IN THE KITCHEN: Managing partner Nick Harron learned the business from his father, a longtime restaurateur and co-owner of Burtons Grill. After college, Harron worked his way up from dishwasher to sous chef. Opening a restaurant like Evviva Cucina in Westford was a natural next step.
The restaurant’s name means “cheers to the kitchen,” and as Harron put it, “Every good party ends up in the kitchen.” At Evviva, an open kitchen is the centerpiece of the cavernous layout, and the atmosphere is contemporary and informal.
Chef Anthony De Palma’s credentials include stints in the kitchens of local luminaries Gordon Hamersley and Jody Adams. Early last year, he attracted national attention by winning an episode of the Food Network’s “Chef Wanted With Anne Burrell.”
His early interest in food began with his Italian immigrant family and their tradition of cooking simple, wholesome meals from scratch. Over his career, he apprenticed in Italy and explored Indian and Asian cuisines. The menu at Evviva returns De Palma to his roots, while also offering “a slight modern twist on classic food that appeals to a wide variety of people.”
Five jumbo TV screens hang over the bar, and on one wall, a large chalkboard lists the foods that Evviva sources locally and the farms that provide them. With prices ranging from $6 to $22, Harron said he wants to serve high-quality dishes that are affordable enough for people to visit often.
ON THE MENU: Harron wants the dining experience to be enhanced by an upbeat staff. Our server, Victoria, fit that bill, with friendly and knowledgable answers to our questions.
The menu includes gourmet pizzas, antipasti, salads, sandwiches, pasta, main dishes and sides, with gluten-free and vegetarian options. For drinks, the bar boasts 16 draft beers and two dozen wines by the glass.
We ordered arancini ($11) for an appetizer, and splitting open the lime-sized balls revealed mozzarella strings that Italians call “telephone wires.” The panko crumbs formed a springy crust around the creamy interior of rice and mozzarella, and the spicy sauce and pesto played off the mild arancini.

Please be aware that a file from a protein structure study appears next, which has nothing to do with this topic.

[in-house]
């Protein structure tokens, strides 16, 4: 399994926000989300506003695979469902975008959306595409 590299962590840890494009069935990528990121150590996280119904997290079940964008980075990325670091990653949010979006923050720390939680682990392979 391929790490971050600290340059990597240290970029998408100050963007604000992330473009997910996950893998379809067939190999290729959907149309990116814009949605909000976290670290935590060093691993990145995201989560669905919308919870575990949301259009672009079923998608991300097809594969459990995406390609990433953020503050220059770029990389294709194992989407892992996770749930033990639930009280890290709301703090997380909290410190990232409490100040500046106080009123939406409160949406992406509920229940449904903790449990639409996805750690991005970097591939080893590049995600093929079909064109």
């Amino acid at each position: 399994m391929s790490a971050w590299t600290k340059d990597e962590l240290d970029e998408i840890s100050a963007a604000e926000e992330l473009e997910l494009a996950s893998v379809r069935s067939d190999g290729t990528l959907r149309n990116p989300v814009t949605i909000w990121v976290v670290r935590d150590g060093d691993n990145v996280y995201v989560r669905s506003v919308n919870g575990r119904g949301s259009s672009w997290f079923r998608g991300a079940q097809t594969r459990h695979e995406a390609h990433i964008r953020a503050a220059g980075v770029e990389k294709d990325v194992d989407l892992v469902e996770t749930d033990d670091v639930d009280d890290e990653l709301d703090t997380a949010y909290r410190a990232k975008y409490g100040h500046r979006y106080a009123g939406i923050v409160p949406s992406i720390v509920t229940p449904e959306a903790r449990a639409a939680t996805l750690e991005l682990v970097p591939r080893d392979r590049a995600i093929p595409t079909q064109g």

The prosciutto pizza (10 inches for $14; 14 inches for $19) was made with fig jam, house-made burrata (mozzarella with a creamy interior), extra virgin olive oil, prosciutto, arugula, shaved Parmigiano, truffle salt, grilled lemon, and pickled shallots. The flavor was delicate and fruity, with the crust lightly crackling at every bite.
We also ordered risotto with North Atlantic lobster, shrimp, shallots, spinach, corn, oven-dried tomatoes, and oregano ($15 for half size; $22 for full size). The shrimp and lobster meat were artfully arranged on a bed of perfectly done creamy rice, and tasted of the sea, with the right touch of saltiness. De Palma said the dish was inspired by a meal he ate on the Amalfi Coast.
The peasant-inspired side dish — sautéed Swiss chard ($6) with toasted pine nuts, lemon, garlic, and rosemary — was simple, but hit all the right notes.
We topped the meal off with a generous bowl of coffee gelato ($6) and a slice of ricotta pie ($9), two desserts that provided a truly Italian ending to our evening.
In keeping with its mission of sourcing locally, Evviva Cucina will change some items for its winter menu, so our next visit promises new and enticing dishes.
Evviva Cucina; 7 Cornerstone Square, Westford; 978-692-9050; www.evvivacucina.com.Diane Severin can be reached at firstname.lastname@example.org.